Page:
In some cases, eye symptoms can be a sign of a sinus infection spreading to the eye, or other serious sinus infection complications.

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What Is Sinus Headache

Symptoms of Acute Sinusitis Following a Cold

A true sinus headache, called rhinosinusitis, is rare. The cause is a viral or bacterial sinus infection characterized by thick, discolored nasal discharge. Youll get symptoms like possibly weaker smell or no smell, facial pain or pressure and commonly, fever. Facial pain and headache should resolve within seven days after viral symptoms improve or after successful treatment with antibiotics . If pain continues, then your diagnosis should be reconsidered.

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Sinus Infection Vs Covid

Some sinus infection and COVID-19 symptoms may overlap. Both illnesses can cause a fever, headaches, nasal congestion, fatigue or a sore throat. Symptoms unique to COVID-19 include body aches, nausea, shortness of breath and vomiting. Learn the difference between the cold, flu and COVID-19 based on your symptoms.

Runny Nose And Postnasal Drip

When you have a sinus infection, you may need to blow your nose often because of nasal discharge, which can be cloudy, green, or yellow. This discharge comes from your infected sinuses and drains into your nasal passages.

The discharge may also bypass your nose and drain down the back of your throat. You may feel a tickle, an itch, or even a sore throat.

This is called postnasal drip, and it may cause you to cough at night when youre lying down to sleep, and in the morning after getting up. It may also cause your voice to sound hoarse.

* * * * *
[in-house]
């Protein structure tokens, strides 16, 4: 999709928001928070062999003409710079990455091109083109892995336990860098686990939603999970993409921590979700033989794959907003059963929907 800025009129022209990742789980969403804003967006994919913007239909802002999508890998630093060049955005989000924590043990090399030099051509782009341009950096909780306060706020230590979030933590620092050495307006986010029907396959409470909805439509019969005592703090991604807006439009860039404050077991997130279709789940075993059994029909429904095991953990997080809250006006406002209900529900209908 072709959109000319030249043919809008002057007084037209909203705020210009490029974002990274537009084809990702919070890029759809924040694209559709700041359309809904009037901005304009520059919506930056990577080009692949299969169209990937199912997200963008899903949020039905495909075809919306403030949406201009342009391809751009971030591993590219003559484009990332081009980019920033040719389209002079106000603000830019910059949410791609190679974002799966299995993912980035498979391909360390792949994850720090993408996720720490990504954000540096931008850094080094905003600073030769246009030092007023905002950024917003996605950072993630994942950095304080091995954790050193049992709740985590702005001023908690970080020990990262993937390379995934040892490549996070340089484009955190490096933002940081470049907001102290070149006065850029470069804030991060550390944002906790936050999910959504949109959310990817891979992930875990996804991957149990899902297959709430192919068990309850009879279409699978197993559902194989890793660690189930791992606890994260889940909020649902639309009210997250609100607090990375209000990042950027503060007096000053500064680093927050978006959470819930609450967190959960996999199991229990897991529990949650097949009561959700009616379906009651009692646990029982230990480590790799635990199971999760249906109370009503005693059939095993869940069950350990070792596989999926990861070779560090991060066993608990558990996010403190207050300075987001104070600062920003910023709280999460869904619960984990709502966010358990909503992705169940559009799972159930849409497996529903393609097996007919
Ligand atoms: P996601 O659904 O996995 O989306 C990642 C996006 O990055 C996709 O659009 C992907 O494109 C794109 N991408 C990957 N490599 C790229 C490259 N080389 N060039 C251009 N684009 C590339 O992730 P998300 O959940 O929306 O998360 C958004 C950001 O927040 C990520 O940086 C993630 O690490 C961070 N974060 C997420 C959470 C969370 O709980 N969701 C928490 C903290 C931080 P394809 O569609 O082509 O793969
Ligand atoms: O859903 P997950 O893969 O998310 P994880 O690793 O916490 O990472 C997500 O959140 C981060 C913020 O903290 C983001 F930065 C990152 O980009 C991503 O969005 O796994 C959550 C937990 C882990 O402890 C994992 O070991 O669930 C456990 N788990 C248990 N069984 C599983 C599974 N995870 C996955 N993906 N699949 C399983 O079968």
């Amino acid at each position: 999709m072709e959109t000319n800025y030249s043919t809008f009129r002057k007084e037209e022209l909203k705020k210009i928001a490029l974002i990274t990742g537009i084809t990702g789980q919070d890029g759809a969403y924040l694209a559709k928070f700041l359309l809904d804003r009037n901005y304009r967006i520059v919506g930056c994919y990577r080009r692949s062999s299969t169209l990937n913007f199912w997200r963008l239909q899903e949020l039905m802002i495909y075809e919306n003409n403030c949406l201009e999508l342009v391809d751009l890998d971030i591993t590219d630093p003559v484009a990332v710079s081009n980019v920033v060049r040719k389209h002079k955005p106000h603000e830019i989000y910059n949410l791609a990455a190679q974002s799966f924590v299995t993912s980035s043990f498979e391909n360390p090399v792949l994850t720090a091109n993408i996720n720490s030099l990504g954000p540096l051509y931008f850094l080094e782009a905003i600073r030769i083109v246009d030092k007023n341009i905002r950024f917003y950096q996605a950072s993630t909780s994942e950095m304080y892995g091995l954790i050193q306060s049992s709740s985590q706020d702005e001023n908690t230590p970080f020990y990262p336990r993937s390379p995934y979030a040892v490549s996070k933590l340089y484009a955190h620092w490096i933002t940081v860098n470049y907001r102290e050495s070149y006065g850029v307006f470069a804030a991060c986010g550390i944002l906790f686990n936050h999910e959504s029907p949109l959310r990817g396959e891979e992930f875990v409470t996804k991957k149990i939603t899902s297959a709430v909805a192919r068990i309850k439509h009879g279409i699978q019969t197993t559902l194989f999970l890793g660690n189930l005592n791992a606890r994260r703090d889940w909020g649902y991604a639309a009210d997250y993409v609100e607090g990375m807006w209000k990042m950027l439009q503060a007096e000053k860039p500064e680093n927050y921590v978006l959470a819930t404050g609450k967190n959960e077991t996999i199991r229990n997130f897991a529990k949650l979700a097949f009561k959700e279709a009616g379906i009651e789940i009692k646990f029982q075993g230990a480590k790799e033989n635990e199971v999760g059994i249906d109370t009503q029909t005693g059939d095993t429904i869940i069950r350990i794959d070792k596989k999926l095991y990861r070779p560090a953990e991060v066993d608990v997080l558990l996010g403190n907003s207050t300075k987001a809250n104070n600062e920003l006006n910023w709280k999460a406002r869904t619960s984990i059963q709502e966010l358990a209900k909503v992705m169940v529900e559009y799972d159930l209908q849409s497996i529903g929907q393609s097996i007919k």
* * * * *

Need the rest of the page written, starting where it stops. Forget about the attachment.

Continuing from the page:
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Causes Of Sinus Congestion

  • Viral Sinus Infection. Part of the common cold. A cold infects the lining of the nose. It also involves the lining of all the sinuses.
  • Bacterial Sinus Infection. A problem when the sinus becomes infected with bacteria. . It starts as a viral sinus infection. Main symptoms are increased sinus pain or return of fever. The skin around the eyelids or cheeks may become red or swollen. Thick nasal secretions that last over 14 days may point to a sinus infection. This can occur in younger children.
  • Allergic Sinus Reaction. Sinus congestion often occurs with nasal allergies . Sneezing, itchy nose and clear nasal discharge point to this cause.

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Whats The Connection Between Sinus Infection And Toothache

What are the symptoms of sinusitis?

Toothache or tooth pain from a sinus infection is actually fairly common. Your sinuses are air-filled pockets in the face there are four pairs, located near your eyes, forehead, and behind the cheekbones. When theyre working properly, their primary function is to produce mucus, which moistens the nose, protecting it from irritants and germs. When the sinuses become blocked, trapped germs can lead to infection.

Once infected, the blocked sinuses may swell and cause pressure in the face. A sinus infection can cause toothache because the swelling and build-up of mucus inside the sinuses may put pressure on nerves running to the roots of the teeth.